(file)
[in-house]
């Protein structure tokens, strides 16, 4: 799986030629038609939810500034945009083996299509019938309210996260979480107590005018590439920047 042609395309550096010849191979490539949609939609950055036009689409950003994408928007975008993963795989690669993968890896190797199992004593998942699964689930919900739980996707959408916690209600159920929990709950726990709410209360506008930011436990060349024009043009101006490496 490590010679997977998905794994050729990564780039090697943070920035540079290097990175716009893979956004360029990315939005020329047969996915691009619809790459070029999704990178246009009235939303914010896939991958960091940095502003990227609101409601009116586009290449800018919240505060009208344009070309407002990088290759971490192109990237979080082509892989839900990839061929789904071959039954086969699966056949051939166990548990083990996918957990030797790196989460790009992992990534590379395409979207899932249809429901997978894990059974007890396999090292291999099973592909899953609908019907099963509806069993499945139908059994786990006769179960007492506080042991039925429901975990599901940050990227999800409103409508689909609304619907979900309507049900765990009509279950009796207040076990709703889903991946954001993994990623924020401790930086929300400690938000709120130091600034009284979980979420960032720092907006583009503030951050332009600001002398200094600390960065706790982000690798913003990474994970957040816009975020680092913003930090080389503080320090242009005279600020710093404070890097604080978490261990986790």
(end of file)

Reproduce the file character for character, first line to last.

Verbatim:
[in-house]
């Protein structure tokens, strides 16, 4: 799986030629038609939810500034945009083996299509019938309210996260979480107590005018590439920047 042609395309550096010849191979490539949609939609950055036009689409950003994408928007975008993963795989690669993968890896190797199992004593998942699964689930919900739980996707959408916690209600159920929990709950726990709410209360506008930011436990060349024009043009101006490496 490590010679997977998905794994050729990564780039090697943070920035540079290097990175716009893979956004360029990315939005020329047969996915691009619809790459070029999704990178246009009235939303914010896939991958960091940095502003990227609101409601009116586009290449800018919240505060009208344009070309407002990088290759971490192109990237979080082509892989839900990839061929789904071959039954086969699966056949051939166990548990083990996918957990030797790196989460790009992992990534590379395409979207899932249809429901997978894990059974007890396999090292291999099973592909899953609908019907099963509806069993499945139908059994786990006769179960007492506080042991039925429901975990599901940050990227999800409103409508689909609304619907979900309507049900765990009509279950009796207040076990709703889903991946954001993994990623924020401790930086929300400690938000709120130091600034009284979980979420960032720092907006583009503030951050332009600001002398200094600390960065706790982000690798913003990474994970957040816009975020680092913003930090080389503080320090242009005279600020710093404070890097604080978490261990986790």